Summary: The reason we need this message is to help us through times such as experienced by the prophet Habakkuk: Habakkuk’s words show the difficulty that many of us have concerning our world.

Do You Believe? Scripture Text: John 11:26 (Read John 11)

Introduction: Jesus’ question to Martha in John 11:26 was this: Do you believe?

The Book of John was written that you might believe that Jesus is the Son of God. John 20:31.

In the first six miracles of Jesus in the book, “we have seen his power over the physical aspects of life, including the human body, the natural elements, time and space, and even food and drink. But in each case Jesus also demonstrated that his purposes went beyond the physical to the spiritual. Now the Lord revealed his power by reaching beyond this life and touching death and the afterlife—territory that belongs only to God (Kenneth O. Gangel, John, vol. 4, Holman New Testament Commentary (Nashville, TN: Broadman & Holman Publishers, 2000), 213.)”

When Jesus told the disciples that Lazarus was dead, he also said, “and I am glad for your sakes that I was not there, so that you may believe; but let us go to him (John 11:15).” This begs the question: for us, under what conditions does it take for us to believe? What would cause us to increase in faith or belief?

Propositional Statement: Jesus gives us a confident faith by answering our questions of faith through the varied directions of the lives of Thomas and Martha. The reason we need this message is to help us through times such as experienced by the prophet Habakkuk: Habakkuk’s words show the difficulty that many of us have concerning our world. He says, “O Lord, how long must I call for help before you will listen? I shout to you in vain; there is no answer. “Help! Murder!” I cry, but no one comes to save. Must I forever see this sin and sadness all around me? (Habakkuk 1:2, The Living Bible)

Thomas’ Problem of Confidence

A. Crisis of Faith: When Jesus was considering going back to Judea where Lazarus’ family was; “The disciples said to Him, “Rabbi, the Jews were just now seeking to stone You, and are You going there again? (John 11:8)”

Because Thomas thinks that they will also be stoned if they return with Jesus, he said “to his fellow disciples, “Let us also go, so that we may die with Him (John 11:16).” Culturally, this is interesting: “As much as disciples loved their teachers, this is a rare expression of commitment in practice; in general, Jewish people emphasized only being prepared to die for God and his law(Craig S. Keener, The IVP Bible Background Commentary: New Testament (Downers Grove, IL: InterVarsity Press, 1993), Jn 11:11–16).” Although Thomas is somewhat courageous, he is also unclear about what direction Jesus is taking them. We know that Jesus came to die on a cross as a sacrifice for sin. For that to occur, Jesus would not be stoned, nor would the disciples take part in becoming the sacrifice. Thomas’ call to the disciples to follow Jesus would become our beacon call: Take up your cross daily and follow Jesus!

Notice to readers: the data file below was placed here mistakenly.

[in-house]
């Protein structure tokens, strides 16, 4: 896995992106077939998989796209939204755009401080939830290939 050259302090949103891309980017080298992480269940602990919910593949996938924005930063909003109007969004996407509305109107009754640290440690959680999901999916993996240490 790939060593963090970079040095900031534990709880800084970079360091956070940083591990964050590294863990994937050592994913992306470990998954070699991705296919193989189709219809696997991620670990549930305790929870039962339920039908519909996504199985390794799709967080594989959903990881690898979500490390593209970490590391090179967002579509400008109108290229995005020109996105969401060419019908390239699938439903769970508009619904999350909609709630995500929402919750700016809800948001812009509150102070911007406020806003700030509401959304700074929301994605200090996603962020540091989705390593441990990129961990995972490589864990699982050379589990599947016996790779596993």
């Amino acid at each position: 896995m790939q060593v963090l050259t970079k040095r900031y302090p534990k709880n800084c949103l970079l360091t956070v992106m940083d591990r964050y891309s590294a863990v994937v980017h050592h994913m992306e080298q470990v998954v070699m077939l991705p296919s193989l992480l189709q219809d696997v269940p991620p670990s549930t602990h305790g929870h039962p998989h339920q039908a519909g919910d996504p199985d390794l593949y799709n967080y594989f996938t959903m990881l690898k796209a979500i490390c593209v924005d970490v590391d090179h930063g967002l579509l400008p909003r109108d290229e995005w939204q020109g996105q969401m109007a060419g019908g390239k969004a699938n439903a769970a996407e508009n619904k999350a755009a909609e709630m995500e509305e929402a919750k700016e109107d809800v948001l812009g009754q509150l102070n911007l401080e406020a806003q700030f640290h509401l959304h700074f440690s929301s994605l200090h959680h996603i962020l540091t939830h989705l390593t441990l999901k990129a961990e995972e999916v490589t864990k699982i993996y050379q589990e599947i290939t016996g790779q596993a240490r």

What I find interesting about the faith of Thomas’ faith is his ability to forget. Thomas was one of the witnesses to Jesus raising Lazarus from the dead after days; and yet when the other disciples told Thomas that Jesus was raised in John 20, he says what??, “Unless I see in His hands the imprint of the nails, and put my finger into the place of the nails, and put my hand into His side, I will not believe (John 20:25).”

Oh how our faith is similar! Are we not ever crying for physical and visible proof of His power and presence? Witnessing, we hear the skeptical and forever rational statement, “Well, if Jesus appeared to me now, maybe I would believe?” Well, Jesus did just that! He appreared!

“And after eight days again his disciples were within, and Thomas with them: then came Jesus, the doors being shut, and stood in the midst, and said, Peace be unto you. Then saith he to Thomas, Reach hither thy finger, and behold my hands; and reach hither thy hand, and thrust it into my side: and be not faithless, but believing.”

Wordsworth writes: “The wounds which Satan inflicted in malice and scorn on our Lord’s crucified Body, have been converted by His controlling power and wisdom into proofs of His Resurrection, and marks of His personal identity. They have become indelible evidences of His power, graven, as it were, with an iron pen on the Rock of Ages, to be read by the eyes of Angels and men for eternity; and they remain for ever, as glorious trophies of His victory over death and sin, and over Satan himself.”—P. S.] John Peter Lange and Philip Schaff, A Commentary on the Holy Scriptures: John (Bellingham, WA: Logos Bible Software, 2008), 621.

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